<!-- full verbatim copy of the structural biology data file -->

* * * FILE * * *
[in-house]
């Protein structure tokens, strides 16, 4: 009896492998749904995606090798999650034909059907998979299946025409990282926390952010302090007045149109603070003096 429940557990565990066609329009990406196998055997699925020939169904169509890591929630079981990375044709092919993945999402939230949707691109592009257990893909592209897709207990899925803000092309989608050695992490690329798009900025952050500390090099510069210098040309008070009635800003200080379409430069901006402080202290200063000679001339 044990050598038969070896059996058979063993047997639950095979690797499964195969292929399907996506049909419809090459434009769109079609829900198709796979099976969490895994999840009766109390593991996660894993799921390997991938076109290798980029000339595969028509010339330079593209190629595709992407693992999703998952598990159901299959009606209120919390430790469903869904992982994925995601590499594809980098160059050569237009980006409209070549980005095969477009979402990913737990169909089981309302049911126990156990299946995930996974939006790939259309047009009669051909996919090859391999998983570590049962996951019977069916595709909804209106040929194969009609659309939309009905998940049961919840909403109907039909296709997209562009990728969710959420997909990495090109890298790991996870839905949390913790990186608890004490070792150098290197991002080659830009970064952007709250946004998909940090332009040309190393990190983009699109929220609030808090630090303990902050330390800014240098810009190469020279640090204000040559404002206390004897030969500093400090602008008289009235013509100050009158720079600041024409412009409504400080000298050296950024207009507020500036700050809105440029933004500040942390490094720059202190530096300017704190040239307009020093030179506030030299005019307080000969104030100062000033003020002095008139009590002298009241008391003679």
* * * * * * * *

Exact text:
[in-house]
């Protein structure tokens, strides 16, 4: 009896492998749904995606090798999650034909059907998979299946025409990282926390952010302090007045149109603070003096 429940557990565990066609329009990406196998055997699925020939169904169509890591929630079981990375044709092919993945999402939230949707691109592009257990893909592209897709207990899925803000092309989608050695992490690329798009900025952050500390090099510069210098040309008070009635800003200080379409430069901006402080202290200063000679001339 044990050598038969070896059996058979063993047997639950095979690797499964195969292929399907996506049909419809090459434009769109079609829900198709796979099976969490895994999840009766109390593991996660894993799921390997991938076109290798980029000339595969028509010339330079593209190629595709992407693992999703998952598990159901299959009606209120919390430790469903869904992982994925995601590499594809980098160059050569237009980006409209070549980005095969477009979402990913737990169909089981309302049911126990156990299946995930996974939006790939259309047009009669051909996919090859391999998983570590049962996951019977069916595709909804209106040929194969009609659309939309009905998940049961919840909403109907039909296709997209562009990728969710959420997909990495090109890298790991996870839905949390913790990186608890004490070792150098290197991002080659830009970064952007709250946004998909940090332009040309190393990190983009699109929220609030808090630090303990902050330390800014240098810009190469020279640090204000040559404002206390004897030969500093400090602008008289009235013509100050009158720079600041024409412009409504400080000298050296950024207009507020500036700050809105440029933004500040942390490094720059202190530096300017704190040239307009020093030179506030030299005019307080000969104030100062000033003020002095008139009590002298009241008391003679």